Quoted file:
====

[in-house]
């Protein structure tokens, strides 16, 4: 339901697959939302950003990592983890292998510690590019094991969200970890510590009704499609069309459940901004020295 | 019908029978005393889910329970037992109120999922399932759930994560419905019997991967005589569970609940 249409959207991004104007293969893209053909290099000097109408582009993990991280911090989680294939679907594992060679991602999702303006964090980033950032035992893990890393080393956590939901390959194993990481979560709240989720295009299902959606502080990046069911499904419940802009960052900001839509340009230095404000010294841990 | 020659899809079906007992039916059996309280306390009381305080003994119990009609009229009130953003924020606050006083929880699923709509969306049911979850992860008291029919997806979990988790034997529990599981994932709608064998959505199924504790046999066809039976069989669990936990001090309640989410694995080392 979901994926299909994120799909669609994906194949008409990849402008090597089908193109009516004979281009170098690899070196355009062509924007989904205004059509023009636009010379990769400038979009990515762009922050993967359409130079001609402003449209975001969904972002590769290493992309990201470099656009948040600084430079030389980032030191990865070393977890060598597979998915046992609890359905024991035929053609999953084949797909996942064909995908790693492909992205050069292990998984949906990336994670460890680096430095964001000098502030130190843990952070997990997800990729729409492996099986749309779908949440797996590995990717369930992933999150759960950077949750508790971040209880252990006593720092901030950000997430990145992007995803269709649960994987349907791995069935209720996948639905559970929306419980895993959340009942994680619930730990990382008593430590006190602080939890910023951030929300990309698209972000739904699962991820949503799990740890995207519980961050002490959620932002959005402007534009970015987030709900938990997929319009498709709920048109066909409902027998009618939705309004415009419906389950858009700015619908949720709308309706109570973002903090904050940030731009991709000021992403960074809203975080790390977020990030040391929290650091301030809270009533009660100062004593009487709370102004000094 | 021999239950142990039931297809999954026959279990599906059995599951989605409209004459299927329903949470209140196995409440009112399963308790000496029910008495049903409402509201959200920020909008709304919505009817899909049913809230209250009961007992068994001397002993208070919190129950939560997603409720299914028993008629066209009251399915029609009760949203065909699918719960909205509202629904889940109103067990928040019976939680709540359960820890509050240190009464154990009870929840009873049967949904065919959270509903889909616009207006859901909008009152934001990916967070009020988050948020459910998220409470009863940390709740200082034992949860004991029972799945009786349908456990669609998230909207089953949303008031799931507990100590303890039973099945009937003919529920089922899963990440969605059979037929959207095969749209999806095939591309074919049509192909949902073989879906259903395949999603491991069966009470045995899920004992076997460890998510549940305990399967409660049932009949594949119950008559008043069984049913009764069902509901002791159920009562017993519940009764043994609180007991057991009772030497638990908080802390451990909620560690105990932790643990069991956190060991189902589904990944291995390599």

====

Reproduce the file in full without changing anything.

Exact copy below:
[in-house]
């Protein structure tokens, strides 16, 4: 339901697959939302950003990592983890292998510690590019094991969200970890510590009704499609069309459940901004020295 | 019908029978005393889910329970037992109120999922399932759930994560419905019997991967005589569970609940 249409959207991004104007293969893209053909290099000097109408582009993990991280911090989680294939679907594992060679991602999702303006964090980033950032035992893990890393080393956590939901390959194993990481979560709240989720295009299902959606502080990046069911499904419940802009960052900001839509340009230095404000010294841990 | 020659899809079906007992039916059996309280306390009381305080003994119990009609009229009130953003924020606050006083929880699923709509969306049911979850992860008291029919997806979990988790034997529990599981994932709608064998959505199924504790046999066809039976069989669990936990001090309640989410694995080392 979901994926299909994120799909669609994906194949008409990849402008090597089908193109009516004979281009170098690899070196355009062509924007989904205004059509023009636009010379990769400038979009990515762009922050993967359409130079001609402003449209975001969904972002590769290493992309990201470099656009948040600084430079030389980032030191990865070393977890060598597979998915046992609890359905024991035929053609999953084949797909996942064909995908790693492909992205050069292990998984949906990336994670460890680096430095964001000098502030130190843990952070997990997800990729729409492996099986749309779908949440797996590995990717369930992933999150759960950077949750508790971040209880252990006593720092901030950000997430990145992007995803269709649960994987349907791995069935209720996948639905559970929306419980895993959340009942994680619930730990990382008593430590006190602080939890910023951030929300990309698209972000739904699962991820949503799990740890995207519980961050002490959620932002959005402007534009970015987030709900938990997929319009498709709920048109066909409902027998009618939705309004415009419906389950858009700015619908949720709308309706109570973002903090904050940030731009991709000021992403960074809203975080790390977020990030040391929290650091301030809270009533009660100062004593009487709370102004000094 | 021999239950142990039931297809999954026959279990599906059995599951989605409209004459299927329903949470209140196995409440009112399963308790000496029910008495049903409402509201959200920020909008709304919505009817899909049913809230209250009961007992068994001397002993208070919190129950939560997603409720299914028993008629066209009251399915029609009760949203065909699918719960909205509202629904889940109103067990928040019976939680709540359960820890509050240190009464154990009870929840009873049967949904065919959270509903889909616009207006859901909008009152934001990916967070009020988050948020459910998220409470009863940390709740200082034992949860004991029972799945009786349908456990669609998230909207089953949303008031799931507990100590303890039973099945009937003919529920089922899963990440969605059979037929959207095969749209999806095939591309074919049509192909949902073989879906259903395949999603491991069966009470045995899920004992076997460890998510549940305990399967409660049932009949594949119950008559008043069984049913009764069902509901002791159920009562017993519940009764043994609180007991057991009772030497638990908080802390451990909620560690105990932790643990069991956190060991189902589904990944291995390599």